Recognized for his versatility, Arias was considered an outstanding promoter of art.
Gustavo Arias Murueta, one of the greatest exponents of contemporary art in Mexico passed away at the age of 95, according to a statement by his family, in which they recalled the painter’s outstanding career.
Arias Murueta was born on May 26, 1923 in Los Angeles, California, United States and was one of the great contemporaries of Mexico, being a plastic artist, engraver, sculptor and poet.
“Gustavo died today leaving us a great legacy as the great human being he was and as the great master who left a great heritage to humanity with his valuable work,” lamented the artist’s family through a press release.
With studies in architecture, Arias Murueta began his aesthetic journey in 1960 and during his life he was considered a very close friend of great Mexican artists such as David Alfaro Siqueiros, José Clemente Orozco and Rufino Tamayo, as well as painter José Luis Cuevas and sculptor Sebastián.
In 1974, Arias Murueta established the Centro Experimental de Arte Gráfico (CEAG), which is dedicated to promoting the development of Mexican art. Recognized for his versatility, Arias was also considered an outstanding promoter of Mexican art.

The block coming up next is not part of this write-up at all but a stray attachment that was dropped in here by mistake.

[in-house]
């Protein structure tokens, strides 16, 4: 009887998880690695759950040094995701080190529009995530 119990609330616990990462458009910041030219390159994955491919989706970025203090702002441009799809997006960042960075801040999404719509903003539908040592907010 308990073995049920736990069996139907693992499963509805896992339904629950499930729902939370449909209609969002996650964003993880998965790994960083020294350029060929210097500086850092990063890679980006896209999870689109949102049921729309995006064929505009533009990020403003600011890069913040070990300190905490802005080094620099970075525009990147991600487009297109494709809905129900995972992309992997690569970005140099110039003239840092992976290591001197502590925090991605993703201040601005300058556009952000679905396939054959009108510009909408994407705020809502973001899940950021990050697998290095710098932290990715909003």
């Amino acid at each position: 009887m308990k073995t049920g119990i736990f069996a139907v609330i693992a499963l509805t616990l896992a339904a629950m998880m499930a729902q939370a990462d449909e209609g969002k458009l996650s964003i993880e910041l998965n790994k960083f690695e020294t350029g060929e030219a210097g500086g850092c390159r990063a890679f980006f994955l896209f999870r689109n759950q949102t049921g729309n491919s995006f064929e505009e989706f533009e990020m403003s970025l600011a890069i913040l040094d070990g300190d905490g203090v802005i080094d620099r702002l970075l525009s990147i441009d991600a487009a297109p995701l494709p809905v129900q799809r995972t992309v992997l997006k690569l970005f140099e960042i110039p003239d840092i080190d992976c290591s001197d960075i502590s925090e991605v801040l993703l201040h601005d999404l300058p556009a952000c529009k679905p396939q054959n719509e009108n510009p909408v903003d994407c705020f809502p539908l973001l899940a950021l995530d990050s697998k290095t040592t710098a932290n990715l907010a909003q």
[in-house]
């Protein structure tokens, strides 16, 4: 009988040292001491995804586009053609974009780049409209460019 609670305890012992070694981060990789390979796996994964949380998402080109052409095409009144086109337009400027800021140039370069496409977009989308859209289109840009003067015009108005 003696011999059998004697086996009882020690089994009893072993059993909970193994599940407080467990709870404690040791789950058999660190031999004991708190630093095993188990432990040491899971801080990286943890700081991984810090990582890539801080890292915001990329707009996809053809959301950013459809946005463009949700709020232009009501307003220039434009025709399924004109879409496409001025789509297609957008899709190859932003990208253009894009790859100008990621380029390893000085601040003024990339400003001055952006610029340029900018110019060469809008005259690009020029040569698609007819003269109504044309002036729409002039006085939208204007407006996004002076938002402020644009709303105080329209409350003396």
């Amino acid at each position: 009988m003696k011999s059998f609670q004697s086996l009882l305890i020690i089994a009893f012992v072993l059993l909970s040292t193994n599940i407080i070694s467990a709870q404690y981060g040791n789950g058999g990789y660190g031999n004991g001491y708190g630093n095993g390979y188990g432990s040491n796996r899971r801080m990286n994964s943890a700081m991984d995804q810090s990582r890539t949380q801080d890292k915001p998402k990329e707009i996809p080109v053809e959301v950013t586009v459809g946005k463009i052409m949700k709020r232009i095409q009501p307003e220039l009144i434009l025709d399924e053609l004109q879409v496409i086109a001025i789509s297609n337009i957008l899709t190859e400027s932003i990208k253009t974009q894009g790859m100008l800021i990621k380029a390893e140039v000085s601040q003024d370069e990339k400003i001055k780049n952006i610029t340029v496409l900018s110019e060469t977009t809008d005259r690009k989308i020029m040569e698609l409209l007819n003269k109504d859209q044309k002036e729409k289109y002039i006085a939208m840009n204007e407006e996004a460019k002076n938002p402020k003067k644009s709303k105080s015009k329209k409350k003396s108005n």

In 2014, the Instituto Nacional de Bellas Artes, the Museo José Luis Cuevas and CEAG itself paid him a tribute on the occasion of his half-century of trajectory.
The work of Arias Murueta is included in the collections of museums such as the Nacional de Bellas Artes, Nacional del Arte, de Arte Moderno, Rufino Tamayo, de Arte Carrillo Gil, de Arte e historia de Chihuahua, Universitario Arte Contemporáneo, among others.
Arias Murueta was a painter who belonged to the “Generation of the Rupture” a group of Mexican and foreign artists living in Mexico, who in the 1950s began to react against what they perceived as the worn values of the old Mexican School of Painting, which brought together Mexican muralists (David Alfaro Siqueiros, Diego Rivera and Clemente Orozco among others) whose nationalist, leftist and revolutionary themes had been the hegemonic artistic current in Mexico since the outbreak of the Mexican revolution in 1910.
The “rupture generation” incorporated a more cosmopolitan, abstract and apolitical values into its work, seeking among other things to expand its theme and style beyond the limits imposed by muralism and its ramifications. The movement was never organized or defined as such, it was quite spontaneous, it was not deliberate and relations among its members were rather informal.
The Yucatan Times